The Buckley Building in London, was a factory in the Thirties and has recently been renovated by architects Buckley GrayYeoman and converted into prestigious offices for some of the main English multinational companies, among these also Derwent London, developer of this Real Estate project.
The historic district of Islington is the part of London most coveted by creative artists, stylists and designers, full of fashion stores and trendy establishments, so it is no surprise that some of the main English multinationals have chosen to locate their communication units there.
Clerkenwell Green lies right at the centre of this lively community, unique of its kind, dominated by the austere profile of The Buckley Building, which was a factory in the Thirties and has recently been renovated and converted for the prestigious offices of leading international brands.
The 7,910 sqm of perfectly restored spaces are distributed inside a sophisticated building that is completely environmentally sustainable, culminating in a spectacular terrace from which the breathtaking panorama of the London rooftops can be admired.
Developer Derwent London pre-let part of the building and the rest of the building was let after completion: the two lower floors are occupied by the renowned restaurant Granger & Co., while the offices located on the four floors above are let to Unilever, Hill+Knowlton, Tipp24 and Deloitte Digital.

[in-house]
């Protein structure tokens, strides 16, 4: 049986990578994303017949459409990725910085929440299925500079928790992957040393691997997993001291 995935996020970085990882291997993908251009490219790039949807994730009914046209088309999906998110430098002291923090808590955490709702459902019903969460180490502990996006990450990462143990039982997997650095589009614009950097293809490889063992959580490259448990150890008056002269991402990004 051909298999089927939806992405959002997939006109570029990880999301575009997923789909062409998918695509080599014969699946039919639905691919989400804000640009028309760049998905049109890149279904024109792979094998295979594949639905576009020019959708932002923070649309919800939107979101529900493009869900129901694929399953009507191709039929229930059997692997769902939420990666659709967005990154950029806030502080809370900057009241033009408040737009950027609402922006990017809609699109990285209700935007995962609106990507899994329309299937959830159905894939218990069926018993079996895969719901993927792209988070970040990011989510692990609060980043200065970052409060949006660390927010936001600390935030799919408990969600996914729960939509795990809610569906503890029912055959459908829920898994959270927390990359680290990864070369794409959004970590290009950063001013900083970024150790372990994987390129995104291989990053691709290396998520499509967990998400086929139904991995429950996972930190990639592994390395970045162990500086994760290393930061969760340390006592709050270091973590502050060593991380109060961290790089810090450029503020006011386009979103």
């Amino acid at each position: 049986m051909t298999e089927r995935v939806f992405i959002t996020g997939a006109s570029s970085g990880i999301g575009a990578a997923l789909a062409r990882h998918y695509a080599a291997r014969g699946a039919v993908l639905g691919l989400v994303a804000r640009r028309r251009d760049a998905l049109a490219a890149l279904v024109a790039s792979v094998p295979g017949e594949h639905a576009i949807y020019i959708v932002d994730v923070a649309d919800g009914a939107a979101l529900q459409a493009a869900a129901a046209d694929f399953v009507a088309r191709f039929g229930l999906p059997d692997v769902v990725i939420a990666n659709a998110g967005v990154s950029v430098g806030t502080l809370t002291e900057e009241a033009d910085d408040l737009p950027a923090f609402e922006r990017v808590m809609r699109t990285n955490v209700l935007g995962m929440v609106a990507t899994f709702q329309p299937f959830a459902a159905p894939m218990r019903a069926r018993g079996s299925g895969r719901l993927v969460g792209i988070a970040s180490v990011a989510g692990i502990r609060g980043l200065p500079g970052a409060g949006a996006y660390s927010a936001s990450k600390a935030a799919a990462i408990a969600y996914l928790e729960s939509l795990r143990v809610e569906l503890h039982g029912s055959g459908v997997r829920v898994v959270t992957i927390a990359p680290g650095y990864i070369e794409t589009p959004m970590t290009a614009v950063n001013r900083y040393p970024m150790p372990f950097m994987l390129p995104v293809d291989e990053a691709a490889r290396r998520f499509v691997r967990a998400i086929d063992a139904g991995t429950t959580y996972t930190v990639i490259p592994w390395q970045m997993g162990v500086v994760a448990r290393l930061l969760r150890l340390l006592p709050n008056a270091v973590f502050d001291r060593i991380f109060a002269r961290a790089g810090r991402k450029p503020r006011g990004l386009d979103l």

The architectural design by architects Buckley GrayYeoman emphasized the original features of this jewel of industrial archeology. The facade details display alternating white bands of plaster and exposed brick walls, punctuated by classic Crittal windows with accentuated vertical dimensions.
The interior architecture plays a decisive role, due to the quality of the technological equipment – absolutely at the cutting edge – and especially the very high aesthetic content of the spaces, the selection of which was based on a limited palette of ‘raw” materials, deployed with great refinement.
From the polished concrete floors, pillars and walls rise up made of rust-coloured bricks, typical of English industrial construction, while simple steel columns painted black break up the wide open spaces, bathed in the clear light that streams through the large windows.
In this little paradise of contemporary Brit-style, a well-known Italian company has also been at work. All the interior partitions in steel were made and installed by Marzorati Ronchetti, the world leader in customized metal processing.
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The most characteristic area of this delightful construction is, without doubt, the reception. The wax-finished, black iron wall panels create a background in various shades of mottled grey that softly diffuses the national light without resorting to reflective surfaces. A rare example of Italian style in the heart of the City (installed by Marzorati Ronchetti).